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Polymeric Acids and Anhydrides
Using suitable polymeric backbones to carry the carboxylic acid functionality is a more promising approach for obtaining coupling in many cases. Two main classes of product are commercially available: one with a saturated hydrocarbon backbone and the other with an unsaturated one.
Acid Functional Saturated Polymers
The main modifiers of this type are based on polyolefin homo- and copolymers. The acid functionality is usually introduced by the use of acrylic acid or maleic anhydride, and this can be done by grafting or by copolymerization. For various reasons, the level of acid functionality is relatively low compared to fatty acids.
These additives are for use in filled polyolefins, and coupling to the polymer matrix is thought to be due to processes such as chain entanglement and cocrystallization (Godlewski and Heggs 1989). They are usually used as additives to the formulation, rather than being precoated.
Acid Functional Unsaturated Polymers
Unsaturated polymers offer the possibility of chemical bonding in addition to the physical methods described for the saturated versions. Polybutadienes (PBDs) have been found to be particularly suitable for this and can be made into excellent coupling agents for basic and amphoteric fillers. Just as for their nonpolymer equivalents, they are best in systems where some curing or cross-linking is taking place, but unlike the simple unsaturated acids, they are effective in both peroxide- and sulfur-cured materials.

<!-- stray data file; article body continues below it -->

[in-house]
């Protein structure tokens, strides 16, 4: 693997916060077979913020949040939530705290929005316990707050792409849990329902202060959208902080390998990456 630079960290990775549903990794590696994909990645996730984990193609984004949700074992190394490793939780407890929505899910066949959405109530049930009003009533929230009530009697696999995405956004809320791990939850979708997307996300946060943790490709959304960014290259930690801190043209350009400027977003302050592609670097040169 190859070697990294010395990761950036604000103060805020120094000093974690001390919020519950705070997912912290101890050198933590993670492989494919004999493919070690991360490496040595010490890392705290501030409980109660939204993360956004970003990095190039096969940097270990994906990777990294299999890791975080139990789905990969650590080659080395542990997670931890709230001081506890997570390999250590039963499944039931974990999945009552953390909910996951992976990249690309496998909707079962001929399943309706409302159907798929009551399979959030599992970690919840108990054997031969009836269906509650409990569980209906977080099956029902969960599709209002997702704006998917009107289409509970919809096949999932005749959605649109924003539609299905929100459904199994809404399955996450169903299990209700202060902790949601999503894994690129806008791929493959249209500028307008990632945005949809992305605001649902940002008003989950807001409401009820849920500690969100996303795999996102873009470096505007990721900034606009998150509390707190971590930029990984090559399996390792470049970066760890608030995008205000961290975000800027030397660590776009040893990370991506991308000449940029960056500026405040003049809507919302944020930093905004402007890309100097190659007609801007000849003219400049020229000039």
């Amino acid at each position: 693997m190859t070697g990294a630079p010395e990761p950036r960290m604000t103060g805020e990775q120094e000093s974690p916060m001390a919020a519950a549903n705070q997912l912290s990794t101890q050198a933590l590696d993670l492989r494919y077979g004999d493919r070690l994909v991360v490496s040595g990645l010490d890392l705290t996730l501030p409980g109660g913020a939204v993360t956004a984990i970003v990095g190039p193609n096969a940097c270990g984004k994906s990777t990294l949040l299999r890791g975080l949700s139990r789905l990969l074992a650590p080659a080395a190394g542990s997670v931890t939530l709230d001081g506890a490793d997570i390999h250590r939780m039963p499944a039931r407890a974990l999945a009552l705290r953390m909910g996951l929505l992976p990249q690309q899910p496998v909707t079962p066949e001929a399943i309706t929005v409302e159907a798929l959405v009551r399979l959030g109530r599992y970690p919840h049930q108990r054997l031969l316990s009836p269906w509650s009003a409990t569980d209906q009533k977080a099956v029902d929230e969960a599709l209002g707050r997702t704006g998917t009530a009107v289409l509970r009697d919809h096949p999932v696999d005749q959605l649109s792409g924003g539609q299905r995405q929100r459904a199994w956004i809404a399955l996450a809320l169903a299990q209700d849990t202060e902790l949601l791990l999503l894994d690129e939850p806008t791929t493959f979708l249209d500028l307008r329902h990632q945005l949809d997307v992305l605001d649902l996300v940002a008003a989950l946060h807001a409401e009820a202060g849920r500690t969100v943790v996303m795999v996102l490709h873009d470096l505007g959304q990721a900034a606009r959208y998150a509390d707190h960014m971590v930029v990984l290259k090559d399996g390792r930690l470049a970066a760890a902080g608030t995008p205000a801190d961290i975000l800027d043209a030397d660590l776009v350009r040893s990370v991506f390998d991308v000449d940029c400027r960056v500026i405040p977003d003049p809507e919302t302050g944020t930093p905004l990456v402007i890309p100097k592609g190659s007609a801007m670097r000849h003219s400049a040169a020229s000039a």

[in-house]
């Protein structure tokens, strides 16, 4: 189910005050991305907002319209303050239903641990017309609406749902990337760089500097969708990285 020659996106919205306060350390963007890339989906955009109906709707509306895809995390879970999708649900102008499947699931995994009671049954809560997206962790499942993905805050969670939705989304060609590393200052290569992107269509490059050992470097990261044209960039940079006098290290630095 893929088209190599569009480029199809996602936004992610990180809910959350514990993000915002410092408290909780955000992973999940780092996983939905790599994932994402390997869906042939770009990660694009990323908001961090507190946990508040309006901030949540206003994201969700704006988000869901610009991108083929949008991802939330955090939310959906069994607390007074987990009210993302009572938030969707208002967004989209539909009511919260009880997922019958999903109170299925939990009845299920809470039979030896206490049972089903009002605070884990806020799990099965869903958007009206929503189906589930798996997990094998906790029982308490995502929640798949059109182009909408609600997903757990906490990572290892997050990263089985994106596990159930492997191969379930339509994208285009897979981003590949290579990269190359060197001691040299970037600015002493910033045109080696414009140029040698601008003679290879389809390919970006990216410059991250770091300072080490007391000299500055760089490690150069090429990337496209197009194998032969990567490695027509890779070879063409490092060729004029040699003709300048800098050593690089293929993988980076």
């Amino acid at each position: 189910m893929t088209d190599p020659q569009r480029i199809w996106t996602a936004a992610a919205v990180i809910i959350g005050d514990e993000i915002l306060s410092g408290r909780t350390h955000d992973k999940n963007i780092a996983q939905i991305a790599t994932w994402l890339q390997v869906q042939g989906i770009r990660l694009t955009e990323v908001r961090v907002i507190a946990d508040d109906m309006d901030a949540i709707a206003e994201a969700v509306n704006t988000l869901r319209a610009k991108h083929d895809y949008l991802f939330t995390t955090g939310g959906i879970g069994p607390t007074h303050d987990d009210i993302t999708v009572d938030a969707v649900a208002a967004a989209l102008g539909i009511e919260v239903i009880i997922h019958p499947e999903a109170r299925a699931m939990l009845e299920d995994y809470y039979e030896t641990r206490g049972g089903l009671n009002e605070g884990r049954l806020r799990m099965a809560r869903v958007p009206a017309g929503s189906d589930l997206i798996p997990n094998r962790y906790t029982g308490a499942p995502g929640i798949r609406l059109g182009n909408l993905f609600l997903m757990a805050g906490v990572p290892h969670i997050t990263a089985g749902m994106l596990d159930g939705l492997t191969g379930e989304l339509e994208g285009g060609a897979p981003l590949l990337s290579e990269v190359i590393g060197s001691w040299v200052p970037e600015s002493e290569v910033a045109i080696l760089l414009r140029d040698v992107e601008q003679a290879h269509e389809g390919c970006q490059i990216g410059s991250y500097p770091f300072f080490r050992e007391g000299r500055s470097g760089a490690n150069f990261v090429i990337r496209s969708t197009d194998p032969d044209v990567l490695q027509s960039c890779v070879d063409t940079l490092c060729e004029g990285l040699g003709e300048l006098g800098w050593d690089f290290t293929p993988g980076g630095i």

The structure of a typical unsaturated polymeric acid anhydride surface modifier based on maleinized polybutadiene (MPBD) is shown in Fig. 6. The anhydride groups are believed to lead to the reaction with the filler surface, probably by salt formation, while the residual unsaturation is available for participation in various curing or cross-linking processes.
Much higher acid levels are possible compared to the functionalized saturated polymers and these give the best results. Moreover, high levels allow water- dispersible or even water-soluble forms to be made and used for precoating.
The effectiveness of an MPBD-type additive when precoated onto precipitated calcium carbonate is demonstrated in Table 4. This compares uncoated, fatty acid- coated, and MPBD-coated fillers in a cross-linked EPDM elastomer and clearly shows the benefits arising from the use of the MPBD.
It has been found that performance of the MPBD increases with both anhydride content and molecular weight but begins to plateau at about 10,000 molecular weight and 20-25% by weight of anhydride (Rothon 1990).
Fig. 6 Structural elements of maleinized polybutadiene
Table 4 A comparison of fatty acid and maleinized polybutadiene coating of precipitated calcium carbonate on performance in a sulfur-cured EPDM elastomer (100 phr filler, both coatings at 2.6% w/w on filler)
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